Last Call from the Ballot Box



The 2016 election is over and there are two important stories to know.

The first one is popular in the big cities. It says, with good reason, that President-elect Donald Trump is dangerously incompetent; that he neither knows nor cares about the issues he’ll soon face as president and has promised an agenda that is contrary to American values such as tolerance and religious free practice. This story is tremendously disappointing.

The second narrative is popular in rural America. It’s a story about millions of people who felt unrepresented, whose voice was ignored by both parties in Washington, and who were openly ridiculed in an urban-liberal media landscape. That they succeeded in guiding a rogue Republican all the way to the White House against his own party’s efforts and without a modern campaign or donor base is a triumph of democracy and evidence that American government is not as stale as we’ve feared. This story is tremendously encouraging.

As we all know, the future exists where these two lines meet. I won’t offer a prognosis or pontificate beyond this point but I’d like to say that government functions like any other business – it gives its customers what they want. So regardless of which story you buy, it’s on you to continue your engagement to see things through, or perhaps re-write the script entirely.

Lastly, here are some things I am thinking about as we head into a new era. They’re important questions and stories that are just beginning to unfold:

  • Joe Biden, Bernie Sanders, and Elizabeth Warren are currently sitting on the bench. What might have happened if this was an open primary for the Democratic Party?
  • Donald Trump is nominally a Republican but when it comes to policy, he’s in a different party from Congressional leaders Paul Ryan and Mitch McConnell. What this means for a Republican agenda is a big question. Expect some fireworks.
  • Trump’s win doesn’t feel sustainable. The truth about a Rust Belt uprising is that the economics to support it don’t exist. At the end of the day, high-wage, low-skilled jobs aren’t coming back to PA, OH, WI, etc., because of forces larger than the ballot box. These forces are industrial automation and a global marketplace that guarantees someone will always make it cheaper.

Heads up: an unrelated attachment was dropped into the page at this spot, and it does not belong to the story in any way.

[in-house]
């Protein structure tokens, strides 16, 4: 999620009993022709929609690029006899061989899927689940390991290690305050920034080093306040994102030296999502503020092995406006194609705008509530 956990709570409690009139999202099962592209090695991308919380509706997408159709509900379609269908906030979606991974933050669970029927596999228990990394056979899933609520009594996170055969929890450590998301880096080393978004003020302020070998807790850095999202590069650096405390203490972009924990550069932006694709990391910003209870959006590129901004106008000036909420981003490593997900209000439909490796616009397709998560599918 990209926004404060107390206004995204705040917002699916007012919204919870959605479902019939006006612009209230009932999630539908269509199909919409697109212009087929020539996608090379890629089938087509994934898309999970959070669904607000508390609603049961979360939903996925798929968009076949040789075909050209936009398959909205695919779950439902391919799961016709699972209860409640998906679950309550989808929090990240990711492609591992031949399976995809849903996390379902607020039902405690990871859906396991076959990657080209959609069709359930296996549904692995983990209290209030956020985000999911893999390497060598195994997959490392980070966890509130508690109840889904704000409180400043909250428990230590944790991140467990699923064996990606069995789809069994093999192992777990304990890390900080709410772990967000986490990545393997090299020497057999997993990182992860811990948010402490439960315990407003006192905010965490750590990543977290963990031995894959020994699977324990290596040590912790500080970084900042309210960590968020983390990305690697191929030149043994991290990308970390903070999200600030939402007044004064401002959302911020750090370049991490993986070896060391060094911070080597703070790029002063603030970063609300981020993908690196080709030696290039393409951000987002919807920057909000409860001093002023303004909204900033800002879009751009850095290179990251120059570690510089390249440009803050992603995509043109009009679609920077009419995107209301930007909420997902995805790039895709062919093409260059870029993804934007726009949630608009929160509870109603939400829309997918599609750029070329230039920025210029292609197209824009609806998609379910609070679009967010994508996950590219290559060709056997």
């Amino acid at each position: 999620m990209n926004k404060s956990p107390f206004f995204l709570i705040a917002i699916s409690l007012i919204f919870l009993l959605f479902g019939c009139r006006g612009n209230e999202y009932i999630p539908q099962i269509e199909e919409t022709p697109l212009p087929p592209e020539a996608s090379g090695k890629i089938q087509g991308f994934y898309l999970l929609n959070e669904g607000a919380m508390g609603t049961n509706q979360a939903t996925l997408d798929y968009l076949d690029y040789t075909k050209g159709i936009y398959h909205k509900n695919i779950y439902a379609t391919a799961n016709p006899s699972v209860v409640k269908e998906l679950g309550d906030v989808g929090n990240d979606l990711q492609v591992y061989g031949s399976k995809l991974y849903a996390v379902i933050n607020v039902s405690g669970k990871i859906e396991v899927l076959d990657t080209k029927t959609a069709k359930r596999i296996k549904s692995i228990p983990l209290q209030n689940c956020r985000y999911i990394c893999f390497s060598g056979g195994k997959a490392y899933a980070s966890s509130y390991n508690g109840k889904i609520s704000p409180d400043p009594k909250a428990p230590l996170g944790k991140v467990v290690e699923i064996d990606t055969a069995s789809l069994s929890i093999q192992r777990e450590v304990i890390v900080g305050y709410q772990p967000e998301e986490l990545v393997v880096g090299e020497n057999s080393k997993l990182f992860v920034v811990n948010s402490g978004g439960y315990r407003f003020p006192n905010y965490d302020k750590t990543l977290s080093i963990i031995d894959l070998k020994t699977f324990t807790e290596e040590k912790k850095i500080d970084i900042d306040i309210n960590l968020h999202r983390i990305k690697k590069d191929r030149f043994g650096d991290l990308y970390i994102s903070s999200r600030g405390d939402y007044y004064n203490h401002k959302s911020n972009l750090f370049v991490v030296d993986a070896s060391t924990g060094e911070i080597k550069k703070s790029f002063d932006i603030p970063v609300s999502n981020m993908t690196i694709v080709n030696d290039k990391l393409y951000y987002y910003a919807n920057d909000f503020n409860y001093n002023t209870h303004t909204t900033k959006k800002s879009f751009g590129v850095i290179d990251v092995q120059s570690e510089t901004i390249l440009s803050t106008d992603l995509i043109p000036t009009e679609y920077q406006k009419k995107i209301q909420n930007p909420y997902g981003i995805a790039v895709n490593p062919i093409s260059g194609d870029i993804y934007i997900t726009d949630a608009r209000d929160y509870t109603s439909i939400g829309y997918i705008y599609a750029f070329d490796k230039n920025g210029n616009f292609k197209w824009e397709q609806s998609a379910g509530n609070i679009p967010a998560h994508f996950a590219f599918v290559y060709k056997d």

• Despite the non-sustainability of Trump’s coalition, his Supreme Court will create a firewall for conservatives for the foreseeable future. Don’t panic though, no one is going to overturn Roe v. Wade or deny gay marriage. These issues are more useful to motivate low-information voters than to achieve actual gains. Where you’ll see this advantage play out is in how the Supreme Court handles controversial administrative decisions that agencies like the EPA, Consumer Financial Protection Bureau, and Department of Health and Human Services will make pursuant to the Obama Administration’s legislative victories and executive orders.
  • Trump’s win is a seismic event in D.C., where lobbyists and political appointees trade jobs the way NFL coaches do – you know, the same guys, just on different teams. The President-elect’s promise to name a cabinet drawn from the private sector (and not the D.C. cartel) will turn the federal government upside down, for better or for worse.
  • Obamacare probably isn’t going away. The GOP has never had a real alternative to the President health care reform, mostly because plans B, C, and D are all bad too. Expect some nibbles around its edges but I doubt the new Republican government wants to be on the hook for whatever sloppy product replaces President Obama’s signature reform.
  • Who is going to take over the Democratic Party? The Democrats have been on the losing end of every state, local, and Congressional election since 2010. The hangover from this is a lost generation of talent. There are some bright spots in Senator Corey Booker (NJ) and First Lady Michelle Obama, but the bench is pretty thin after that.
  • Conversely, what is happening to the Republicans? All of us political “experts” assumed that Trump’s inevitable defeat would catalyze the right’s implosion. But as an embryonic and often incoherent “Alt-Right” president takes up residence down Pennsylvania Avenue from a Congress that’s managed by old school Reagan Republicans, we can be sure that the future holds a different type of reckoning for conservatives – and it’s going to be messy.
  • In that line, what is the Republican agenda? It’s been six years since backlash against President Obama’s over reaches re-awakened a Republican Party deemed dead in 2008. But there still isn’t evidence that conservatives’ emotional sentiment has a unified agenda to match.
  • And in closing, Hillary Clinton’s concession speech was the best of her career. Watch it here. Seriously. It’ll move you, even if didn’t vote for her.
  • Oh and BTW, Trump’s victory speech was pretty great too. Check it out.

And now I would be remiss if I didn’t end this post with the same words my mom, who covered the Kentucky General Assembly for 15 years, emails me after every election. They’ve sweetened victories and they’ve softened defeats, and on this day, we should remember the great miracle of democracy and the peaceful transition of power in these four words: The Republic carries on.


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